Cultures and communication: First steps in schools


The other day I came across some pieces of work I carried out in my previous job and that triggered a sort of nostalgic come back to those years. For about ten years I worked in the field of Web-based school collaborative projects. The Information and Communications Technologies (known as ICTs in short) in European school collaboration were something I believed in. I am unaware of what happens today in the field, even if I have heard or read about a number of European and worldwide initiatives. This does not help me get a clear picture of what happens on the ground.

My participation to the first international iEARN Conference in Budapest, Hungary; Romanian delegation arriving at Central Train Station 1996 — in Budapest, Hungary.

My participation to the first international iEARN Conference in Budapest, Hungary; Romanian delegation arriving at Central Train Station in Budapest, 1996.

Few people know that school collaboration was born many years before the 90s. Célestin Freinet and Mario Lodi were the pioneers who opened the path to school collaboration. It did not happen on the Web, of course, but on paper and audio-tapes, which were the technologies of those years. The classical model of school collaboration designed by the two educators consisted of information exchange among partner schools. The global education of the 90s benefited from these traditional models.

This series of articles is a quick review of what has happened in the history of school collaboration from the Freinet model to what the technologies have brought to education today. Distance learning was therefore in place much longer before the 90s. And it was an exercise to help students make the first steps to intercultural communication and therefore to understand cultures, if the partner schools were located in different cultural settings.


Everyone agrees that the development of new communication technologies has influenced teaching approaches in worldwide education. Researchers have found out that teaching and learning could benefit from the communication technologies. They could connect classes in different countries to work collaboratively on projects.

The concept of “global education” was coined in the 90s. According to Riel (1993, p. 221) “global education” should not be a new curriculum item, but an approach to teaching school subjects across the curriculum. It means that more than one school subject should be involved while trying to achieve specific educational and instructional goals within a collaborative project involving communication technologies.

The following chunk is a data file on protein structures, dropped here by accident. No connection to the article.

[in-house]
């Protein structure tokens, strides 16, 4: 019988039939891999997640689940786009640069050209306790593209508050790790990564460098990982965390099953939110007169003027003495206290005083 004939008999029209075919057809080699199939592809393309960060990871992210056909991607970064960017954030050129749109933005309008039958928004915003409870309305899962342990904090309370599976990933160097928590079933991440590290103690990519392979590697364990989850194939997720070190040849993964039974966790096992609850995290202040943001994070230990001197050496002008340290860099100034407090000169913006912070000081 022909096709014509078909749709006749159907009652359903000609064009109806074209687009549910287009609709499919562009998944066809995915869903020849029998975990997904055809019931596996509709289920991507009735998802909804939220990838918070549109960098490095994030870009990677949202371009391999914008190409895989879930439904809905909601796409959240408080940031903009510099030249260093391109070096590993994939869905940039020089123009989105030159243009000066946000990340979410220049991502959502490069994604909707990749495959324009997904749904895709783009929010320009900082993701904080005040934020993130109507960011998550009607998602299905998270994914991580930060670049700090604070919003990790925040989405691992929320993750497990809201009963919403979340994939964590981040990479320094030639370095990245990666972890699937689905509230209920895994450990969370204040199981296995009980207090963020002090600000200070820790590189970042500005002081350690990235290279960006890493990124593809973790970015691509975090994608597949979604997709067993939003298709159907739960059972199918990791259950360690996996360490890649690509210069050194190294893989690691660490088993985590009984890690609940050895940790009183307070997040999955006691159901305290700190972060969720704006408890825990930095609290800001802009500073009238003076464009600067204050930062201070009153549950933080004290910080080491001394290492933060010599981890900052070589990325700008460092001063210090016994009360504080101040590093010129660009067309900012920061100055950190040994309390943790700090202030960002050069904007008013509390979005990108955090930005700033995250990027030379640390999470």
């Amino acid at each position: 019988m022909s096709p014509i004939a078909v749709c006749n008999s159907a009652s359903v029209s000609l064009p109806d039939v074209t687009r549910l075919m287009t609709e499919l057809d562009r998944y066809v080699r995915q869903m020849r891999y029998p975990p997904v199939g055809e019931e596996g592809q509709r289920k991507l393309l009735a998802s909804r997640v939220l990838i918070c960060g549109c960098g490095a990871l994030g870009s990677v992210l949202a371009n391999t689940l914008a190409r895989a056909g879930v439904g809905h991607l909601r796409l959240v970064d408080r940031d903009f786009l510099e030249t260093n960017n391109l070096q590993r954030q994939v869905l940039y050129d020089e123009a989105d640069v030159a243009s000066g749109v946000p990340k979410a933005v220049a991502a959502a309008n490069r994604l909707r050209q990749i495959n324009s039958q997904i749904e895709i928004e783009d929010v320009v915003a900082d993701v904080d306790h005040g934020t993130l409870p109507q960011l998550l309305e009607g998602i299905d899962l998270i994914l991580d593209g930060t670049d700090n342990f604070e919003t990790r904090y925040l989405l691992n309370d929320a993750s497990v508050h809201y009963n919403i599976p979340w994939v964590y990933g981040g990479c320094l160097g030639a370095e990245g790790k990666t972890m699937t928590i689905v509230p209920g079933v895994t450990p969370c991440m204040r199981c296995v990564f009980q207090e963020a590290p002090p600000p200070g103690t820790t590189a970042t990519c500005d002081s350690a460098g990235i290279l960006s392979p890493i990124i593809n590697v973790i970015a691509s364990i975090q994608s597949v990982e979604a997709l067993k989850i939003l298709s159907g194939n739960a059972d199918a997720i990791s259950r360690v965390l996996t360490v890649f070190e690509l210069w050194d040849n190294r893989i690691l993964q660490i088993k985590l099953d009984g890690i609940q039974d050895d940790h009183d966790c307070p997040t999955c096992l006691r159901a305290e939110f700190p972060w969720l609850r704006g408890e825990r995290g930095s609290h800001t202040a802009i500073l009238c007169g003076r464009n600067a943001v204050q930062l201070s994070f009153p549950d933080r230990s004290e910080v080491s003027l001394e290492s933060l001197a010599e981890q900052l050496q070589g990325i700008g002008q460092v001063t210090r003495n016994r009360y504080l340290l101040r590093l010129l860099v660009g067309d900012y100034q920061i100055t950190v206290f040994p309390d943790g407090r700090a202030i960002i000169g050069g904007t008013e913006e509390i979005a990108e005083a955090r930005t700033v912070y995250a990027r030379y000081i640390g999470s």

The first electronic information exchange involving worldwide schools occurred once the Internet was in place. Since then educationalists have realised that international collaborative projects may lead to major learning and teaching achievements, as they may enable both teachers and students to interact with peers in real-life contexts, exposing participants to different viewpoints of their peers from other cultures.

Designing international collaborative projects requires time, effort, basic knowledge of communication technologies and some awareness of intercultural communication.

Coming to this point, researchers in education recommended teachers to focus less on technologies as such, and more on the quality of communication mediated by technologies, as Riel emphasises: “Computer networking offers the possibility of developing a stimulating, cooperative context for teachers and students. But it is the quality of the dialogue on the network and not the speed of the technology that will be the crucial factor.”

In addition, achieving quality in online communication entails teaching across the curriculum. As Riel points out, implementing a cross-curricular project ensures “multicultural sensitivity and understanding of interdependent systems that operate in today’s world”. Riel claims that the chance of perceiving the world beyond the classroom walls increases extensively when technologies are used while teaching.

Riel’s statement is based on her long experience with Learning Circles, a learning model she created, which is still very popular today. The model is based on communication with distant partners from different countries through technologies. During these exchanges she noted that the purposeless use of the technologies in the classroom does not improve learning. Therefore teachers need to be trained in how to embed computer-mediated communication (CMC) activities in a solid cross-curricular framework.


Riel, M. (1993), “Global education through Learning Circles”, in Global Networks: Computer and International Communication, L. Harasim, (Ed) Cambridge: MIT, pp. 221-236

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